A conversation with Karen Cheung about her memoir The Impossible City, the nascent Hong Kong literary tradition, and understanding a period of upheaval through art and cultural expression.
By Rosemarie Ho
A man sits on a bollard on the Kowloon side of Victoria Harbour, with a view of the Hong Kong Island skyline in the background, 2021. Photo by Anthony Wallace /AFP via Getty Images)
For about a year, international news headlines were dominated by mentions of Hong Kong and the massive protests that unfolded all across the city against a now-shelved extradition bill and for universal suffrage. Then the pandemic hit, and the Hong Kong government introduced a new set of national security laws that criminalized most forms of dissent, and the city all but disappeared from public consciousness. Karen Cheung, who is a veteran Hong Kong-based journalist, found herself not reporting on the movement, as such, but writing moving personal op-eds and essays for major international papers about what it was like to come out, consistently, day after day, to scream at a government you did not vote for, against policies you never wanted.
Parts of those essays surface in Cheung’s new book, The Impossible City: A Hong Kong Memoir. In it she relates the story of her childhood in post-handover Hong Kong, her fraught adolescence and coming of age (narrated in a series of apartment moves), and how she came to care for a city that has decidedly not been hospitable to her or most other people. There are detours here and there, about the indie music scene, the mental health system, before moving toward the protests in 2019 and its devastating aftermath. Cheung writes with a brisk tenderness, narrating major historical shifts within the city with the same level of care and attention as she details interactions with old roommates.
In Hong Kong, whether or not your secondary school offers English literature as an elective for public exams is a surefire indicator of the class stratum you and your school occupy. Cheung and I have one thing in common—we both taught ourselves the subject outside of regular class time with the help of teachers who kindly didn’t charge us, because neither of our religious public schools was equipped to teach middle- or working-class high schoolers bits and pieces of Shakespeare, Lord of the Flies by William Golding, and other such remnants of the British curriculum as would be likely to pop up on exams. That exceedingly rare opportunity afforded us the opportunity to cultivate our development as writers within a language that wasn’t technically our first. In that spirit, we discussed her book, the positionality of Anglophone writers within Hong Kong’s literary traditions, and her thoughts on covering the indie music scene.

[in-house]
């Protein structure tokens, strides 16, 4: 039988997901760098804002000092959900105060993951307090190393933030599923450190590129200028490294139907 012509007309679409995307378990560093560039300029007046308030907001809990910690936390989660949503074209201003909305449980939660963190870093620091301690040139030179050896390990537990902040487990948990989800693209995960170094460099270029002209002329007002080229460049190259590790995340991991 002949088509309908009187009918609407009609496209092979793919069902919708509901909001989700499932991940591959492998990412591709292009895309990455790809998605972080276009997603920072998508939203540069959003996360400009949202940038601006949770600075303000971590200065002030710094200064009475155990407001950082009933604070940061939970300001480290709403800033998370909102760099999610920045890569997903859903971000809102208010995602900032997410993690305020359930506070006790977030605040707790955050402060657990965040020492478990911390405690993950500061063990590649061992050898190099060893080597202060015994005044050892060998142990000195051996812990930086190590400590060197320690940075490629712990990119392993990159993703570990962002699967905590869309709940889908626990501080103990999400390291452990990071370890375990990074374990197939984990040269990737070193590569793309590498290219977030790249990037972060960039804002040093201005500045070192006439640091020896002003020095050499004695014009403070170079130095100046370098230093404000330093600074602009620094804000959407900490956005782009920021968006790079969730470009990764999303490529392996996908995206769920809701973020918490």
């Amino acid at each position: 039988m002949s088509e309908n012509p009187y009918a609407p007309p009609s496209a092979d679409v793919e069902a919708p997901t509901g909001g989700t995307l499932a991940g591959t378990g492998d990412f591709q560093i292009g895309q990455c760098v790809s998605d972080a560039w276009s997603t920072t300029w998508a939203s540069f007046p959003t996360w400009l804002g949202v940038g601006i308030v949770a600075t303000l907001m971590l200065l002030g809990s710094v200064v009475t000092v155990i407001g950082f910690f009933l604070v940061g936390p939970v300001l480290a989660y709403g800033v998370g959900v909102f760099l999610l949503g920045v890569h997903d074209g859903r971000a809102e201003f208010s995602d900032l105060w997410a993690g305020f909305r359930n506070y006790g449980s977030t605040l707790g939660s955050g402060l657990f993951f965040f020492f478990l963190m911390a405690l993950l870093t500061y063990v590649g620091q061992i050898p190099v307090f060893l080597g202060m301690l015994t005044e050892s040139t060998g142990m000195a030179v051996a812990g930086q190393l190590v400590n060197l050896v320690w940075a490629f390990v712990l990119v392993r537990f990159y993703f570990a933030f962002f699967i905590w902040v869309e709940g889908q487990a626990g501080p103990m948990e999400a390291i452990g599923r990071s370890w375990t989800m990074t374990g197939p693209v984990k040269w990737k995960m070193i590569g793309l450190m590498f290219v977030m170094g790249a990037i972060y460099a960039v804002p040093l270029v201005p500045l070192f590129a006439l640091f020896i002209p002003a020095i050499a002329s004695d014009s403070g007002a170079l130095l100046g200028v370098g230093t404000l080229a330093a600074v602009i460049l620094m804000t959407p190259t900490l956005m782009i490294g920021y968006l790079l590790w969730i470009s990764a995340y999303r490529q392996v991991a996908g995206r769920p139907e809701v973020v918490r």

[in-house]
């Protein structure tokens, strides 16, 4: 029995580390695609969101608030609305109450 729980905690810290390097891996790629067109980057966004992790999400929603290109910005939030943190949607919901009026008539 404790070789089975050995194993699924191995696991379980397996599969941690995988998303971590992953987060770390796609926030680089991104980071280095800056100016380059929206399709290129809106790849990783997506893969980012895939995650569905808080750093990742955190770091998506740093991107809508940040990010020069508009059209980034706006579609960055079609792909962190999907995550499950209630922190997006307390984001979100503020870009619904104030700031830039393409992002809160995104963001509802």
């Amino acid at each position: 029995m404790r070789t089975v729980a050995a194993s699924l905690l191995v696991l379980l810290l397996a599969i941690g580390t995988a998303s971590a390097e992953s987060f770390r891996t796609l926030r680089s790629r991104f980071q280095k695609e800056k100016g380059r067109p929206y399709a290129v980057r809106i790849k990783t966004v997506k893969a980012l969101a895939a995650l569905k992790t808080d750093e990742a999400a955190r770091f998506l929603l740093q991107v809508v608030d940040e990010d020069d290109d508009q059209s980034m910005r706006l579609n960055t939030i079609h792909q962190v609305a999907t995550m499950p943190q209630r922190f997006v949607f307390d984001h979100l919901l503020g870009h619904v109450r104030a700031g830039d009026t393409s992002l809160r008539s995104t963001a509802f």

ROSEMARIE HO: The Impossible City begins with a series of vignettes about the different versions of Hong Kong people inhabit that form a kind of map, before moving on to your childhood and the Hong Kong that you arrived at and learned to appreciate in your adulthood. Could you talk a little bit about how you structured the book?
KAREN CHEUNG: I didn’t really go into it with a plan. I started writing essays for international publications in 2019, and at the time, I started freaking out because things were changing so quickly. Between the time I started as a reporter to the time when the protests were happening, so much had changed ideologically, and also in terms of where the city was headed and what kind of future we were going to have. I wanted to write all of this down as these things were still happening so that I could remember them. The way I wanted to write the book, initially, I wanted to include very little contextual information. At the same time, I was made very aware of the fact that I do have to explain things to some unseen audience (at least unseen to me!), and in that way it becomes a Hong Kong book, whatever that means. And for a Hong Kong book, a book to be read by someone who’s outside of Hong Kong, there would have to be basics established.
Initially, that essay on [different maps of Hong Kong that begins the book] was like an idea I had about how spaces disappear or morph from tourism to gentrification to protests. I shifted the framing a little bit and made it into a kind of map. When you read books that are not Western-centric, they have maps of places, right? I was like, there’s no way I’m going to do that. How do I protest the format and also make it partly amenable to Western eyes at the same time? A lot of the chapters have this negotiation going on, at least in my head. And I don’t know how effective it was, but that was the process that came about.
RH: There’s a long chapter where you discuss the Hong Kong indie music scene, particularly the wave of math and post-rock bands and shoegaze projects that emerged in the early 2010s. You didn’t have to put in so much stuff about bands like My Little Airport or So Boring or 意色樓 (An Id Signal). Why bring music in?
KC: I think publishers or the world would have been happy with descriptions of me going partying in warehouses, because they can fetishize that and [in Cantonese] you’ve handed in your homework. That’ll be enough!
RH: Yeah, you tick that off the list—